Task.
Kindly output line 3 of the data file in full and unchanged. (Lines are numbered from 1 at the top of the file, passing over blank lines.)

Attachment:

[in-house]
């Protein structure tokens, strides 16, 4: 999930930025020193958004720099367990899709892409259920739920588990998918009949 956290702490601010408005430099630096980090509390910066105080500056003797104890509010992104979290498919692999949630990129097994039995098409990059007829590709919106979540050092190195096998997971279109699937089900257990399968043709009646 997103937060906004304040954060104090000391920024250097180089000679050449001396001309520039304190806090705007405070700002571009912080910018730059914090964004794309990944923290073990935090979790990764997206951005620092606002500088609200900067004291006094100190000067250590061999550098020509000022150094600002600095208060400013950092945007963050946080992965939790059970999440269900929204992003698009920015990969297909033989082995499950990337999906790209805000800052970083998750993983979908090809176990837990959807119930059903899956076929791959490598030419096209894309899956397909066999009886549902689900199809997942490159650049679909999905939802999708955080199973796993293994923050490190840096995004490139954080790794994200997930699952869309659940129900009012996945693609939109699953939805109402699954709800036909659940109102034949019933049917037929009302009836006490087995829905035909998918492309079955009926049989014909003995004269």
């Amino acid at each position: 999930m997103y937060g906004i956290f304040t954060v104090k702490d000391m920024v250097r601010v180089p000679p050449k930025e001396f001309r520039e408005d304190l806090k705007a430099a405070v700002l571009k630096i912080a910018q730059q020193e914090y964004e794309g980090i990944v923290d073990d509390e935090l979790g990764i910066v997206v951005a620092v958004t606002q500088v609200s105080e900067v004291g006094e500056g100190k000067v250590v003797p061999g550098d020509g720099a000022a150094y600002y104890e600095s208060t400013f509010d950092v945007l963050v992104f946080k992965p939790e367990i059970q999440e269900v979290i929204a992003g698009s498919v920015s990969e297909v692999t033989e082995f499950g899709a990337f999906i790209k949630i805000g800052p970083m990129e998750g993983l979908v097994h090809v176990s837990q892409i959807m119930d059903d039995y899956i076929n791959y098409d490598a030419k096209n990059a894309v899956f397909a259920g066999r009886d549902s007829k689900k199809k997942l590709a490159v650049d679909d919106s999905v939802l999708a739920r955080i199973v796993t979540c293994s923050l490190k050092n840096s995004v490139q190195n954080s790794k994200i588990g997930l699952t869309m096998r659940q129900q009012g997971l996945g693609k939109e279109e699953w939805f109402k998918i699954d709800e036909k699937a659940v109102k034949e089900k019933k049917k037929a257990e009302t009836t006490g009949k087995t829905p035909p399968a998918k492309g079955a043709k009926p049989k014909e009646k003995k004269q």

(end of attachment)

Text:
């Amino acid at each position: 999930m997103y937060g906004i956290f304040t954060v104090k702490d000391m920024v250097r601010v180089p000679p050449k930025e001396f001309r520039e408005d304190l806090k705007a430099a405070v700002l571009k630096i912080a910018q730059q020193e914090y964004e794309g980090i990944v923290d073990d509390e935090l979790g990764i910066v997206v951005a620092v958004t606002q500088v609200s105080e900067v004291g006094e500056g100190k000067v250590v003797p061999g550098d020509g720099a000022a150094y600002y104890e600095s208060t400013f509010d950092v945007l963050v992104f946080k992965p939790e367990i059970q999440e269900v979290i929204a992003g698009s498919v920015s990969e297909v692999t033989e082995f499950g899709a990337f999906i790209k949630i805000g800052p970083m990129e998750g993983l979908v097994h090809v176990s837990q892409i959807m119930d059903d039995y899956i076929n791959y098409d490598a030419k096209n990059a894309v899956f397909a259920g066999r009886d549902s007829k689900k199809k997942l590709a490159v650049d679909d919106s999905v939802l999708a739920r955080i199973v796993t979540c293994s923050l490190k050092n840096s995004v490139q190195n954080s790794k994200i588990g997930l699952t869309m096998r659940q129900q009012g997971l996945g693609k939109e279109e699953w939805f109402k998918i699954d709800e036909k699937a659940v109102k034949e089900k019933k049917k037929a257990e009302t009836t006490g009949k087995t829905p035909p399968a998918k492309g079955a043709k009926p049989k014909e009646k003995k004269q």